The Faculty Hearing Committee explicitly said our teaching was quite satisfactory, and so was our scholarship. Marquette’s whole beef with us is our blog.
In March 2008, he posted a blog asking why the student newspaper had rejected an advertisement discouraging use of the “morning-after pill.” McAdams originally identified the student advertising director by name, but later deleted the name after discovering the student had played no role in rejecting the ad.And what, supposedly, is wrong with this? Marquette seems to believe that we should not name people engaged in misconduct, even if they are functioning in an official capacity at Marquette, or are engaged in high-profile political activity.
The student in question was functioning as the Advertising Manager of the Tribune, and she did in fact reject the ad from Pro-Life Wisconsin. The Tribune ignored an e-mail of ours, and a voice mail of ours seeking more information before we posted the article. After the article was posted, a faculty advisor of the Tribune called us and told us that the Advertising Manager was in fact not responsible for the rejection of the ad. So we modified the article to reflect that.
In February 2011, he emailed a student listed on a Facebook page as the contact for a production of “The Vagina Monologues” at Marquette, then called her at her permanent residence, disturbing her parents. He wrote a blog post mentioning her by name, and continued to blog about her by name when she complained about his behavior. . . . The student filed a harassment complaint against McAdams and requested an “MU Stay Away Order” from the Marquette Public Safety Department.The student (Anahi Sanchez) had listed herself as the Marquette “contact” for “The Vagina Monologues” on the national Vagina Monologues website (not Facebook). We had heard there would be a Marquette performance, and wanted to confirm that. We e-mailed her listed e-mail address, and got no response. We then called her listed phone number. She was not home, so we left a message asking her to call us.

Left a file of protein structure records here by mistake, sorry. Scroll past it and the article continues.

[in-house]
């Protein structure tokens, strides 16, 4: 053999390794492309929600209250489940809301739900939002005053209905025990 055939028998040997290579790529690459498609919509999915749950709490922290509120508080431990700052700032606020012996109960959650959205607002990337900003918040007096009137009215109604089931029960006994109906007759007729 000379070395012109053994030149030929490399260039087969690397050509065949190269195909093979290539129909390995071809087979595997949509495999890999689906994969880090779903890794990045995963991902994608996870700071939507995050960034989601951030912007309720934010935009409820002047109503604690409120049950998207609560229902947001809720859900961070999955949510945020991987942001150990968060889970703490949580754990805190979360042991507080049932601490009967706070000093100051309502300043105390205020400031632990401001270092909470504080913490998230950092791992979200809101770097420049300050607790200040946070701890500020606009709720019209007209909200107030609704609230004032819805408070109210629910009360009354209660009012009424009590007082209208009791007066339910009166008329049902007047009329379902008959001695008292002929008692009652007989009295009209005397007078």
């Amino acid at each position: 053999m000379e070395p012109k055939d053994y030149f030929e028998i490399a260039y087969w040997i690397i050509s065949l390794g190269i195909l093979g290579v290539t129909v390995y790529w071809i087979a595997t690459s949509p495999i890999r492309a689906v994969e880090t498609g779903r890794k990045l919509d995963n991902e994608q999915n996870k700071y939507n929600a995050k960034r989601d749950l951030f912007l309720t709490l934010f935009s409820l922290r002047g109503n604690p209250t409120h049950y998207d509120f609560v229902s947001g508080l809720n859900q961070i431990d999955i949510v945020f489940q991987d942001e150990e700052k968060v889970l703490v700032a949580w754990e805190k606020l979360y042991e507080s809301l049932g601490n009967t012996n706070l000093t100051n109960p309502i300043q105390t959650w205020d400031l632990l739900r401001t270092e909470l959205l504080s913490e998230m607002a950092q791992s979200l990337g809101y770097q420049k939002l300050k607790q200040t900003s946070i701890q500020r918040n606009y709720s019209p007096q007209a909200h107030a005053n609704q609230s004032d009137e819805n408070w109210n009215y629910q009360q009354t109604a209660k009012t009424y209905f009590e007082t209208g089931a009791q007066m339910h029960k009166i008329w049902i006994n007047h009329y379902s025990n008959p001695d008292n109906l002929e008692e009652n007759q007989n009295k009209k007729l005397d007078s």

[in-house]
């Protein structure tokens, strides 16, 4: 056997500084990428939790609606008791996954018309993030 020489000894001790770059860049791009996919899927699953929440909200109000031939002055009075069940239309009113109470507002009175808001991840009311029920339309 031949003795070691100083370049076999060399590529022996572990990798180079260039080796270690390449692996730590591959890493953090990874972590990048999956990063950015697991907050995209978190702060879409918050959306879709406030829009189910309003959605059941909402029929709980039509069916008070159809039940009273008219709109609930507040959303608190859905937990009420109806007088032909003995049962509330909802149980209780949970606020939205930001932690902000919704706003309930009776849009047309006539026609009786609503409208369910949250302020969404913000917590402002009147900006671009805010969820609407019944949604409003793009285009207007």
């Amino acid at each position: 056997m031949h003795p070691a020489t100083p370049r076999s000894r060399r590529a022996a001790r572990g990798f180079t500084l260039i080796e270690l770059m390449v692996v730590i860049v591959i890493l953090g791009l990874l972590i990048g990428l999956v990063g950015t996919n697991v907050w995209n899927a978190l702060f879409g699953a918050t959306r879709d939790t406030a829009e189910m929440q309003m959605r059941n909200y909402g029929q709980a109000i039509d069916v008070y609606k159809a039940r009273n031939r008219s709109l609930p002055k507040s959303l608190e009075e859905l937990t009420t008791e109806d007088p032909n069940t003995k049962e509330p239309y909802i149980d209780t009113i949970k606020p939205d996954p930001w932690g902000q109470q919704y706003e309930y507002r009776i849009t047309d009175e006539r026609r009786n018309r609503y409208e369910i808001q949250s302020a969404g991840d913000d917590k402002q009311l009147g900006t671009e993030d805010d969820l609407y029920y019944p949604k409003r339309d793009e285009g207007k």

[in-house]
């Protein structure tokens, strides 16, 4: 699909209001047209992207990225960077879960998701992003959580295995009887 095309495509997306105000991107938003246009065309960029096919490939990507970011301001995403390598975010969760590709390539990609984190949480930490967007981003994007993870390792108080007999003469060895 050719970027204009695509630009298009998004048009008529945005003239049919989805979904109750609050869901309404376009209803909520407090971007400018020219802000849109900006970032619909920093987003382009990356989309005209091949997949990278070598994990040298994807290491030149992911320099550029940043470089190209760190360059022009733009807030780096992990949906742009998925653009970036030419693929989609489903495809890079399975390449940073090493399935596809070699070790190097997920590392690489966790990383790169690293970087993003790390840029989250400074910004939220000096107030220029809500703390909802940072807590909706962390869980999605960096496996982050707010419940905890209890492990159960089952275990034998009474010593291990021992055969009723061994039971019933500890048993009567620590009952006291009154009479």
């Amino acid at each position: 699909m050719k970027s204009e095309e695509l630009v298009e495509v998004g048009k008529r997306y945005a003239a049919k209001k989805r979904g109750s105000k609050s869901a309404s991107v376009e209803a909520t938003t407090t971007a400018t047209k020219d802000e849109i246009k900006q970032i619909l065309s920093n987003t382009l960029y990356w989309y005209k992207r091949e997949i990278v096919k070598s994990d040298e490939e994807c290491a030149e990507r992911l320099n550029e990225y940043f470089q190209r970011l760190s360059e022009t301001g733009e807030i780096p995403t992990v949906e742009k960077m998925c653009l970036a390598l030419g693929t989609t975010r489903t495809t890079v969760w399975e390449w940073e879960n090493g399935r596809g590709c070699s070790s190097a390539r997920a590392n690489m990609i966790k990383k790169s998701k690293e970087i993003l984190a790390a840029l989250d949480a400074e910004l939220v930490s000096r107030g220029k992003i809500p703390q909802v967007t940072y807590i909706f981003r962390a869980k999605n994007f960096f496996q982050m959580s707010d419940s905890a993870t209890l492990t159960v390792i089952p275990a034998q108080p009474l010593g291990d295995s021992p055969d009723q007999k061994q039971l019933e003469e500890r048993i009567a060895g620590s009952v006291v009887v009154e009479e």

She freaked, and went to the campus cops and Student Affairs to complain. The campus cops apparently blew it off (since we never got any Stay Away Order). We were contacted by university bureaucrats, including the Provost. We blogged about this, since at this point we were being harassed. And indeed, harassed by Sanchez and also by Provost Pauly.
prompting a reader to send a message to the student “to simply demonstrate that actions have consequences.”And you can read the message (by James Diamond) here, and it’s perfectly civil.